Approaching collections conversations in this way can leave customers feeling educated and supported, helping to strengthen satisfaction scores, rather than driving up call times, repeat demand, and complaints.

It’s important to:

  • Review your quality framework - Is it dynamic and evolving to meet the changing demands of your customers?
  • Review your service success measures – Are you focussing on quality metrics, such as customer feedback/NPS, first call resolution, and propensity to complain?
  • Encourage regular call listening by operational leaders – Are you truly satisfied with call quality?

Build a customer-centric culture

CCW highlights the importance of customer-centric culture, showing how this can create meaningful experiences that strengthen customer satisfaction, loyalty, and advocacy.

Customer-centricity can’t be felt unless it’s upheld by your people and processes.

This can mean:

  • Reviewing your cultural aspirations to ensure you have a clear vision
  • Establishing the appropriate accountability to drive your culture
  • Understanding how your people are feeling and what changes are needed, with a strong communication plan in place to encourage listening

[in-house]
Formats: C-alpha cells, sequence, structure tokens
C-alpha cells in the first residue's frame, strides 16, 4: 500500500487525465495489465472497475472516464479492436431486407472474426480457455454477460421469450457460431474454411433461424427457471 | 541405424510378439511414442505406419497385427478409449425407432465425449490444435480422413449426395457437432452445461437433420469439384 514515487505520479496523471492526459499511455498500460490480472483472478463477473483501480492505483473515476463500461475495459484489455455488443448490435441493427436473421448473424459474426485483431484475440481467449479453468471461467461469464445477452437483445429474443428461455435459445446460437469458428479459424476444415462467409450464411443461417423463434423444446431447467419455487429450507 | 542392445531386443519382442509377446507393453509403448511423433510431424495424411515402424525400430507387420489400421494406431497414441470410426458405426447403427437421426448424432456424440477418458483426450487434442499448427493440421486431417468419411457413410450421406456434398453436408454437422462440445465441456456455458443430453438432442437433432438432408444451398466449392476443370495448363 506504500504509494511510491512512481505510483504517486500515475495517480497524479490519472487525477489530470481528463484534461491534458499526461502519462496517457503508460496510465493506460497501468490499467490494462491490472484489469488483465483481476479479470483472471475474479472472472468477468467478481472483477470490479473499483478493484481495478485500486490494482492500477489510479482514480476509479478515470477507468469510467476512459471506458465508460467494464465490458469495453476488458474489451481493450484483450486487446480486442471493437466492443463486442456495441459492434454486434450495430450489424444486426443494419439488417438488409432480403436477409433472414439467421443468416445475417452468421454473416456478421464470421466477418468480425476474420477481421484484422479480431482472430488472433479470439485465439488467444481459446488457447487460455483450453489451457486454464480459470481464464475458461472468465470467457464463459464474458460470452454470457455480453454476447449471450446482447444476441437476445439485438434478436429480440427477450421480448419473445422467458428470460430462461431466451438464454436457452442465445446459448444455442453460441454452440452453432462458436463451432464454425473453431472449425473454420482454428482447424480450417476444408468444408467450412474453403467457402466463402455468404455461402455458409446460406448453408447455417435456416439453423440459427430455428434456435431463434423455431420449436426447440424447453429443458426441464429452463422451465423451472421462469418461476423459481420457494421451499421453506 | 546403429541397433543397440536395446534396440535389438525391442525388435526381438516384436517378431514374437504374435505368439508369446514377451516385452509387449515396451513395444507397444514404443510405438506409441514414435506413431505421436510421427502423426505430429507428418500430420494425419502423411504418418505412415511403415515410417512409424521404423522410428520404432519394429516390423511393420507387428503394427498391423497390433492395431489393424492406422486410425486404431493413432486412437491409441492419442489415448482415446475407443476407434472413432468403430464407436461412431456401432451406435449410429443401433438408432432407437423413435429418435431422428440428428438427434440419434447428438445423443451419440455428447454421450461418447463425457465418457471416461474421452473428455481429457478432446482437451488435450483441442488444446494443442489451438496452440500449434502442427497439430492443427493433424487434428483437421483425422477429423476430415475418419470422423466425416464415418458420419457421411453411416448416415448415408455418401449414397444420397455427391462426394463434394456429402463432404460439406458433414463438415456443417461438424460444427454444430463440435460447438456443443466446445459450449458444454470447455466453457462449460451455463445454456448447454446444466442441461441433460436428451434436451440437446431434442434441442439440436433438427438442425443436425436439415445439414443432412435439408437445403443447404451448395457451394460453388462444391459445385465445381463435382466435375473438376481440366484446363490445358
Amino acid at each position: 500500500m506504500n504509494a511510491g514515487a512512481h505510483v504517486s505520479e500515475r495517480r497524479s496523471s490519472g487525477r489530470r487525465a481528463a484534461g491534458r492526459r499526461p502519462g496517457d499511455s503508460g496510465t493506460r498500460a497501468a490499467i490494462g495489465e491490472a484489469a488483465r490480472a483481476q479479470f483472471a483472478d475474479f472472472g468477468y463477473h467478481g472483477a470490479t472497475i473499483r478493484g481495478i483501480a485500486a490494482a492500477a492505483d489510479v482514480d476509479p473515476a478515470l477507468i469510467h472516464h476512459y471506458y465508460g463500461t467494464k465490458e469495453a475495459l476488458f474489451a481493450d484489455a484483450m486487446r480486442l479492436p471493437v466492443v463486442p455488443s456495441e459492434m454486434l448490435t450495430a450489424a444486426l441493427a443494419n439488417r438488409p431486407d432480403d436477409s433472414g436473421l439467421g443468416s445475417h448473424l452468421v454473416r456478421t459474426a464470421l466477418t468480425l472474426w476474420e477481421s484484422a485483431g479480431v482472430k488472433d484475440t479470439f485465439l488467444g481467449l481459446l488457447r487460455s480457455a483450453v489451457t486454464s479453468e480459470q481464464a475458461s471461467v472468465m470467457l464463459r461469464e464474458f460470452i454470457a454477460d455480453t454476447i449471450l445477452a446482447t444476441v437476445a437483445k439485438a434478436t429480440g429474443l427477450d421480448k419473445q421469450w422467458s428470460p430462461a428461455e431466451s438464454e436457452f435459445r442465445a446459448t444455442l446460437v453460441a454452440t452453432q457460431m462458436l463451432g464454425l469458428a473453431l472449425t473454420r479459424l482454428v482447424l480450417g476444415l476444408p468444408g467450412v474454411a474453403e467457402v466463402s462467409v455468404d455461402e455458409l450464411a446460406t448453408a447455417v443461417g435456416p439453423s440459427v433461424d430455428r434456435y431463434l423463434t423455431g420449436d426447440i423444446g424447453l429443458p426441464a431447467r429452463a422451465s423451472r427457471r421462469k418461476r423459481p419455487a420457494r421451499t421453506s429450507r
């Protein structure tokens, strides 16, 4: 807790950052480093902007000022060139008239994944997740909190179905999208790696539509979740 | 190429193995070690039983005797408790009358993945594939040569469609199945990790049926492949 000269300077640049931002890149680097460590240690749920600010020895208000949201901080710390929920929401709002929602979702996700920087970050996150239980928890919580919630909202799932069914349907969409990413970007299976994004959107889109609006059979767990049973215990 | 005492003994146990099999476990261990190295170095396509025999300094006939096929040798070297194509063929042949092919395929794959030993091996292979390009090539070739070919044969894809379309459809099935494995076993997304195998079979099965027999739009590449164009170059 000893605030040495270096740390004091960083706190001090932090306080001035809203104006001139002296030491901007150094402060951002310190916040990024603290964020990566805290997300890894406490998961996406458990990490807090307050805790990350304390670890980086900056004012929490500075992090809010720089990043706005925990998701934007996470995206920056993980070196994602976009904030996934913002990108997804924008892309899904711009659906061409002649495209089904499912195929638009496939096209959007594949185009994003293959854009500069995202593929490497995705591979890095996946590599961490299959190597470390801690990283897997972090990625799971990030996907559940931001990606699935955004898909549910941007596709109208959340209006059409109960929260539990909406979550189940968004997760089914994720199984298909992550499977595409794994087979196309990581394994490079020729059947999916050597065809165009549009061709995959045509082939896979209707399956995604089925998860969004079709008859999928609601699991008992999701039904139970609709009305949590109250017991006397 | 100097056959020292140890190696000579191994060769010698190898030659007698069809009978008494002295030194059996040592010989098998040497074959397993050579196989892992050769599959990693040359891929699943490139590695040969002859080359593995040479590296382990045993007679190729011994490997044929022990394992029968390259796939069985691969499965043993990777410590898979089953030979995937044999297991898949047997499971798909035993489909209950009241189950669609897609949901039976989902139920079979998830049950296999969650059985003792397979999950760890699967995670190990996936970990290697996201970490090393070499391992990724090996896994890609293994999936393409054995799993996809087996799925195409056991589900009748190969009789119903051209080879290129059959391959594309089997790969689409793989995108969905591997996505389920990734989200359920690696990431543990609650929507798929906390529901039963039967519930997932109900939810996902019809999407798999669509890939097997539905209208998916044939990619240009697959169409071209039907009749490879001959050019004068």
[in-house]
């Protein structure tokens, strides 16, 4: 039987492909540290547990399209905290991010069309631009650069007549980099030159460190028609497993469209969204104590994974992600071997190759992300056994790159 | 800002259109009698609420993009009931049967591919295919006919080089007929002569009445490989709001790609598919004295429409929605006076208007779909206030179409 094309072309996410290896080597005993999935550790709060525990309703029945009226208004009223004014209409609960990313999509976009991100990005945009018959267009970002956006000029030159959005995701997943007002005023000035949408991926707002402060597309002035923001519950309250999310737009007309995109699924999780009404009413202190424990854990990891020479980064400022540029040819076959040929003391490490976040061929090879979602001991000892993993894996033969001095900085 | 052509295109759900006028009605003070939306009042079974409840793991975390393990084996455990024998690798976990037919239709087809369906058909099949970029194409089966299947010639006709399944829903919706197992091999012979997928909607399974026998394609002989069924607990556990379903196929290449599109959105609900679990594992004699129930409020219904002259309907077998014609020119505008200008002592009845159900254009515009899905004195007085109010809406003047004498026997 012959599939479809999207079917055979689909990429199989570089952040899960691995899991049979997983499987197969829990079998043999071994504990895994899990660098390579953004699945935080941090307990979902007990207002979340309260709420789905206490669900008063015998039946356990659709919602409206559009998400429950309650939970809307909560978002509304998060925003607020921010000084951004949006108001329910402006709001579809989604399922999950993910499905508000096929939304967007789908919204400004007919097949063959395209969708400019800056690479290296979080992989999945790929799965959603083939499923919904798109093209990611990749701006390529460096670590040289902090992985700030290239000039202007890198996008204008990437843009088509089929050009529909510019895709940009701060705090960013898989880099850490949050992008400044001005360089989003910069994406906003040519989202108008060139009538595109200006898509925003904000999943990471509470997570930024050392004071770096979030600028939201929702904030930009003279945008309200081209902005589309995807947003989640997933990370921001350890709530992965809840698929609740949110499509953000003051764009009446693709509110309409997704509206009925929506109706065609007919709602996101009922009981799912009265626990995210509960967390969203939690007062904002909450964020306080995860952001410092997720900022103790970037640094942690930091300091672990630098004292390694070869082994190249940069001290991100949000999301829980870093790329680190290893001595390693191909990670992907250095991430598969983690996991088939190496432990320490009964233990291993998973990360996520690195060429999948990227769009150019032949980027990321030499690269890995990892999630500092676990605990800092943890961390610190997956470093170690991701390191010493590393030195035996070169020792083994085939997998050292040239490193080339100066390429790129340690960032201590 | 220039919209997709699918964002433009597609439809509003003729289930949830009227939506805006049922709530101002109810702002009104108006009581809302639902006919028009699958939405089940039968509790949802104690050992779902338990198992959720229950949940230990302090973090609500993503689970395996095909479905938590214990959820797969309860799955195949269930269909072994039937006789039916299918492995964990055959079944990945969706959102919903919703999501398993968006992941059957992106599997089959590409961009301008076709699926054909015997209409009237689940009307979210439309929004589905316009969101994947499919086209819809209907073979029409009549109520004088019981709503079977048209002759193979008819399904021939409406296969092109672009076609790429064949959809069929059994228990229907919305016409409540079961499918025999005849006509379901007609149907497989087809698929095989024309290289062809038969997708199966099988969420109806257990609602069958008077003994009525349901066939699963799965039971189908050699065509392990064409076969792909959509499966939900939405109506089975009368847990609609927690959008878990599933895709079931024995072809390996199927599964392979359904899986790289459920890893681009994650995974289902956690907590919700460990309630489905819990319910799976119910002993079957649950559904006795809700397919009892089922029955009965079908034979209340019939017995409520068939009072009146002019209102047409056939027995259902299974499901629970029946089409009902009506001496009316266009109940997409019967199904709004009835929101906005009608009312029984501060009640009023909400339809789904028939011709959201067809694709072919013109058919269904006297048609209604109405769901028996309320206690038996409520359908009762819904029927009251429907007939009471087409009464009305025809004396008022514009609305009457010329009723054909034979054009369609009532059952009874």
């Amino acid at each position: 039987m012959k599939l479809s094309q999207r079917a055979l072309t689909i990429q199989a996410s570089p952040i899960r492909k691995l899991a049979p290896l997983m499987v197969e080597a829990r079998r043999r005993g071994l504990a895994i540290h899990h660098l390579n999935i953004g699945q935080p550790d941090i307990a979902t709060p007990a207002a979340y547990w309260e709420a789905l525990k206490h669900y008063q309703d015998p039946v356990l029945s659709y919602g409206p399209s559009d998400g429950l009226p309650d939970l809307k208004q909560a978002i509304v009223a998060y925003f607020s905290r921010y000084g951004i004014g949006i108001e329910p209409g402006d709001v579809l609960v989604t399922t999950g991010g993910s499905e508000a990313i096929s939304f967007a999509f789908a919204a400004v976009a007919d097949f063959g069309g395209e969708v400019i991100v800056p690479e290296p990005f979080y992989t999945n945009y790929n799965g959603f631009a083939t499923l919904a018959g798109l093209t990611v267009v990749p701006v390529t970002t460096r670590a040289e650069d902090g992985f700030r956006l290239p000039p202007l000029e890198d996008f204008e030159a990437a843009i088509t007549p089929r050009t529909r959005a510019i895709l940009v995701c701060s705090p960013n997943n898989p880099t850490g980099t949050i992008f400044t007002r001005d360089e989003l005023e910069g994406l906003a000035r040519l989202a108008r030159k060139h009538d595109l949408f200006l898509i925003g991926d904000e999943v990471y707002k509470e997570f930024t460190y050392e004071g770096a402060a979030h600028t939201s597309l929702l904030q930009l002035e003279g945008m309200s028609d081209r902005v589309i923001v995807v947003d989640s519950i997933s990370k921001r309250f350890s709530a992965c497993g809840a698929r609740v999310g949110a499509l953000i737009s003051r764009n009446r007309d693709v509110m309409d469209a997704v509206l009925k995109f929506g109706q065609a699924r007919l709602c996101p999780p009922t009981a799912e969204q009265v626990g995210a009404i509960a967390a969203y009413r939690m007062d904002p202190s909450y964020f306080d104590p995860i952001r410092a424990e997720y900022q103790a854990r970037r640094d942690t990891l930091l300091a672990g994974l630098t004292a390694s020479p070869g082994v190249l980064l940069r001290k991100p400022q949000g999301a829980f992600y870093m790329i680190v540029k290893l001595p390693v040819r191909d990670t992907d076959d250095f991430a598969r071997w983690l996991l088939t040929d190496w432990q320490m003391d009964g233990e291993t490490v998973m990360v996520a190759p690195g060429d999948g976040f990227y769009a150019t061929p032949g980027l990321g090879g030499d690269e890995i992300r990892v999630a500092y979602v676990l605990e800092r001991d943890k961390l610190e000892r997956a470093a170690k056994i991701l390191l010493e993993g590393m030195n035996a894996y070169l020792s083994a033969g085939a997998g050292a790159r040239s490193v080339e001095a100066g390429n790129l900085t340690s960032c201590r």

Investing in process

Understand your customers and leverage insights

You should be familiar with the customer types that interact with your brand, including those who are potentially vulnerable. This understanding should be leveraged to deliver a consistent experience for each customer type, achieved by:

  • Segmenting your portfolio to inform communication and treatment strategies
  • Defining value for each customer type, with key processes mapped out to understand opportunities for waste removal
  • Continuously monitoring process performance and sharing with your frontline
  • Identifying the key insights you want to generate to best inform decision making
  • Referencing insights in steering meetings and performance calls, with clear accountabilities for driving improvement

How can BFY help?

Water suppliers must act swiftly in preparation for increased service demand, with an above-inflation rise in bills forecast for April. At BFY, we’ve helped a number of utilities clients to identify and overcome service challenges, recently supporting a large B2B supplier with transforming its culture.

We also offer a market leading agent conversation programme, pre-approved in meeting the Institute of Customer Service (ICS) accreditation requirements. This tailored course develops the capabilities of your frontline teams, focusing on better connecting with customers, the power of words and actions, and embedding a customer-centric culture.

If you’d like to know more about how we can help, contact Ashley McLeod or Jonathan Paton.

Ashley McLeod

Ashley helps clients to achieve Operational Excellence by driving continuous improvement, across people, processes, and systems.